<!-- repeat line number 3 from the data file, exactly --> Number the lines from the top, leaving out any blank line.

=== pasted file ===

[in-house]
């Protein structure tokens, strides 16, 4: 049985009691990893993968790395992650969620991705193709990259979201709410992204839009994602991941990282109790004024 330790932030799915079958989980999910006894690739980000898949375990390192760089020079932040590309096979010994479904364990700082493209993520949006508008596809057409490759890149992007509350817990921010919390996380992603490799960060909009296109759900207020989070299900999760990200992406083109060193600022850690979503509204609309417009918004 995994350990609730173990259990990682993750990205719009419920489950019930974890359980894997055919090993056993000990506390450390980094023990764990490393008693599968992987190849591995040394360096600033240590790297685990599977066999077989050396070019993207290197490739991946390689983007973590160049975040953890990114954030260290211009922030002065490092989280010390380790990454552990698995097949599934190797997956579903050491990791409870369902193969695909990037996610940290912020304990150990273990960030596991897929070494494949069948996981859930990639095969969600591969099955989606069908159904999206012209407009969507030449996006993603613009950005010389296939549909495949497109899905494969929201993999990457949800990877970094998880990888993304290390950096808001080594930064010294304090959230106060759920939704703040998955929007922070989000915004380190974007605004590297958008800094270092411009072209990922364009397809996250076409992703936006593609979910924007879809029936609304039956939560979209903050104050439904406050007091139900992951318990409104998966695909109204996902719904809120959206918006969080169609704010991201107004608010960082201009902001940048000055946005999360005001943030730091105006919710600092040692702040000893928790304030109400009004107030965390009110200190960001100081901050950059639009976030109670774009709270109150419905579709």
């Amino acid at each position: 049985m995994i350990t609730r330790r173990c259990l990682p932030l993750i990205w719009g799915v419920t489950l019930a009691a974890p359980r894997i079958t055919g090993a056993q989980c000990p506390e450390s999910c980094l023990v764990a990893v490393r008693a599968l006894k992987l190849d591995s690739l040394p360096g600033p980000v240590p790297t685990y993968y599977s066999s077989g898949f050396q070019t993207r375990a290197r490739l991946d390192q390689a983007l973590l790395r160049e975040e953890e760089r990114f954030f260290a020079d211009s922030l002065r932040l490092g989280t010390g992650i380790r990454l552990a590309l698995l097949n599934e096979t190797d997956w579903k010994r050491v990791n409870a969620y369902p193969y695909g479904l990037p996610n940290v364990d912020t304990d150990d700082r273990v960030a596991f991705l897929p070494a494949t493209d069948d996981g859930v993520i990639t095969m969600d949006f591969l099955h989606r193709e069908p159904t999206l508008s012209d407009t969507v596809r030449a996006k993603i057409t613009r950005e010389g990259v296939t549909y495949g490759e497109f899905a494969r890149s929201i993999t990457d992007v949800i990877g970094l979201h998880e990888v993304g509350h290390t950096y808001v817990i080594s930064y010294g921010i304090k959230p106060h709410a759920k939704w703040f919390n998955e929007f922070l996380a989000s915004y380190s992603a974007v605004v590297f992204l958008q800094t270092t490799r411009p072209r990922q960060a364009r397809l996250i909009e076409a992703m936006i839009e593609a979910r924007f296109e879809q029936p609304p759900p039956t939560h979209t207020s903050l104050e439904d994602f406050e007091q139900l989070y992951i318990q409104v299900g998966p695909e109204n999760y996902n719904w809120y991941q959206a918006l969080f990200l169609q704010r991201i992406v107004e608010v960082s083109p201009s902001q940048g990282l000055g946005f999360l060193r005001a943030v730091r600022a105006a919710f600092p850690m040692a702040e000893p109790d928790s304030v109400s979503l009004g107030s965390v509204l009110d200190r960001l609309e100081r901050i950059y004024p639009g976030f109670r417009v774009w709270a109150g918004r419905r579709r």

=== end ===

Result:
């Amino acid at each position: 049985m995994i350990t609730r330790r173990c259990l990682p932030l993750i990205w719009g799915v419920t489950l019930a009691a974890p359980r894997i079958t055919g090993a056993q989980c000990p506390e450390s999910c980094l023990v764990a990893v490393r008693a599968l006894k992987l190849d591995s690739l040394p360096g600033p980000v240590p790297t685990y993968y599977s066999s077989g898949f050396q070019t993207r375990a290197r490739l991946d390192q390689a983007l973590l790395r160049e975040e953890e760089r990114f954030f260290a020079d211009s922030l002065r932040l490092g989280t010390g992650i380790r990454l552990a590309l698995l097949n599934e096979t190797d997956w579903k010994r050491v990791n409870a969620y369902p193969y695909g479904l990037p996610n940290v364990d912020t304990d150990d700082r273990v960030a596991f991705l897929p070494a494949t493209d069948d996981g859930v993520i990639t095969m969600d949006f591969l099955h989606r193709e069908p159904t999206l508008s012209d407009t969507v596809r030449a996006k993603i057409t613009r950005e010389g990259v296939t549909y495949g490759e497109f899905a494969r890149s929201i993999t990457d992007v949800i990877g970094l979201h998880e990888v993304g509350h290390t950096y808001v817990i080594s930064y010294g921010i304090k959230p106060h709410a759920k939704w703040f919390n998955e929007f922070l996380a989000s915004y380190s992603a974007v605004v590297f992204l958008q800094t270092t490799r411009p072209r990922q960060a364009r397809l996250i909009e076409a992703m936006i839009e593609a979910r924007f296109e879809q029936p609304p759900p039956t939560h979209t207020s903050l104050e439904d994602f406050e007091q139900l989070y992951i318990q409104v299900g998966p695909e109204n999760y996902n719904w809120y991941q959206a918006l969080f990200l169609q704010r991201i992406v107004e608010v960082s083109p201009s902001q940048g990282l000055g946005f999360l060193r005001a943030v730091r600022a105006a919710f600092p850690m040692a702040e000893p109790d928790s304030v109400s979503l009004g107030s965390v509204l009110d200190r960001l609309e100081r901050i950059y004024p639009g976030f109670r417009v774009w709270a109150g918004r419905r579709r």